This may not be a new book, but Kirk Hadaway's wisdom makes this an enduring source for congregations wanting to refocus their ministry.
He quotes Peter Drucker who says that "The business of a church is to change people; the business of a corporation is to satisfy them." Too many congregations are social clubs for an aging in-group - or they are entertainment-oriented organizations whose aim is to please their current membership. The key question for Hadaway is simply, "Are people being changed (transformed) in your congregation?"
No one would take a hospital seriously that entertained its patients, talked about wellness, and organized interesting social activities - but did not heal anyone. If people come to congregations for spiritual healing or to be part of a faith community and it does not happen, they will not stay long. Too many mainline churches are designed to decline, "not by driving people away, but by failing to be useful, relevant, or interesting."
A transformational pastor helps the congregation to "reduce, simplify, reframe, and refocus its agenda on key elements that are central to its purpose." This means creating a team of congregational leaders who work together to make this happen.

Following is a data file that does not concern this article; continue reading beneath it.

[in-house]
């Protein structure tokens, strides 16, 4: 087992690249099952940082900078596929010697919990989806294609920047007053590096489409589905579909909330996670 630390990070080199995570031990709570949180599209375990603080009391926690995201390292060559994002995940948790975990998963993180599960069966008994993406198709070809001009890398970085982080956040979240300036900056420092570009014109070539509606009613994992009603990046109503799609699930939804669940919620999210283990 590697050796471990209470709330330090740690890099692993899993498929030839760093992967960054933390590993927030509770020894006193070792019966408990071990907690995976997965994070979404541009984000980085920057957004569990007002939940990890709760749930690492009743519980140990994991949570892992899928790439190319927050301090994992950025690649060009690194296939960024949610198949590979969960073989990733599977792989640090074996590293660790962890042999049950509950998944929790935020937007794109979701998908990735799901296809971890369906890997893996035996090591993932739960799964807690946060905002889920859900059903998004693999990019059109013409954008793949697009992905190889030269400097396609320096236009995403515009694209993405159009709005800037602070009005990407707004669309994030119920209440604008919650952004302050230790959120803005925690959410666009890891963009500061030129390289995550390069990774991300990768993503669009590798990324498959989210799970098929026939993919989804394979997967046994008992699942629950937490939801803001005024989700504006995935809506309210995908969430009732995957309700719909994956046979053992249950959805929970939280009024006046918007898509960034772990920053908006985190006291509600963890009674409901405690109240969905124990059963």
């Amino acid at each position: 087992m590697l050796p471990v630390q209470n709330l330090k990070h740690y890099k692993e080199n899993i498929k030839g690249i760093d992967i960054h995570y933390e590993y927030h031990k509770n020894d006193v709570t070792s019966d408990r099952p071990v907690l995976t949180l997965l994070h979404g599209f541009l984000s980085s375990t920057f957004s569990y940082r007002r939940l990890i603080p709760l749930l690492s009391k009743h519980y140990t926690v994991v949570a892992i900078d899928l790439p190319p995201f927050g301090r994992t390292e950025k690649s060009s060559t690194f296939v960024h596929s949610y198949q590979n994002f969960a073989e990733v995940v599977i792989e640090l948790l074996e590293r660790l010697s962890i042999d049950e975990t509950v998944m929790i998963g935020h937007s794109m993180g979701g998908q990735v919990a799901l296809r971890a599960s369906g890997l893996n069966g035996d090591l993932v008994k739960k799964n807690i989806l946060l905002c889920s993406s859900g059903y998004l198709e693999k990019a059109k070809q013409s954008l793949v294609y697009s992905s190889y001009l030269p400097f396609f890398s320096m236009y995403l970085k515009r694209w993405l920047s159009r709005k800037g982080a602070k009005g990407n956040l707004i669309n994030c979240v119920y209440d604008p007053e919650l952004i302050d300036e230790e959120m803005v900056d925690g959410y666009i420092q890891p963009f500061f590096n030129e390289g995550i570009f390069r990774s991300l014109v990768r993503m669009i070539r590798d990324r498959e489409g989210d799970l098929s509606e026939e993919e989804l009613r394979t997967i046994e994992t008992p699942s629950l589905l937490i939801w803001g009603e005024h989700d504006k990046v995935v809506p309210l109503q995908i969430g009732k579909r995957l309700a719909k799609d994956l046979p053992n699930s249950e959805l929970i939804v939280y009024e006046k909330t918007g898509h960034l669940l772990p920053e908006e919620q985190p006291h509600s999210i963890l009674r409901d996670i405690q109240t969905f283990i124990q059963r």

The two main tasks which must be done well in a healthy congregation, Hadaway insists, are worship and small groups. Worship creates space for God to act in people's lives. Small groups help members "to know one another in non-superficial ways and form the church."
C. Kirk Hadaway, Behold I Do a New Thing. The Pilgrim Press. Cleveland Ohio. 2001. Review by Clair Woodbury.
Congregational News January 2008 Vol. 14 No. 2
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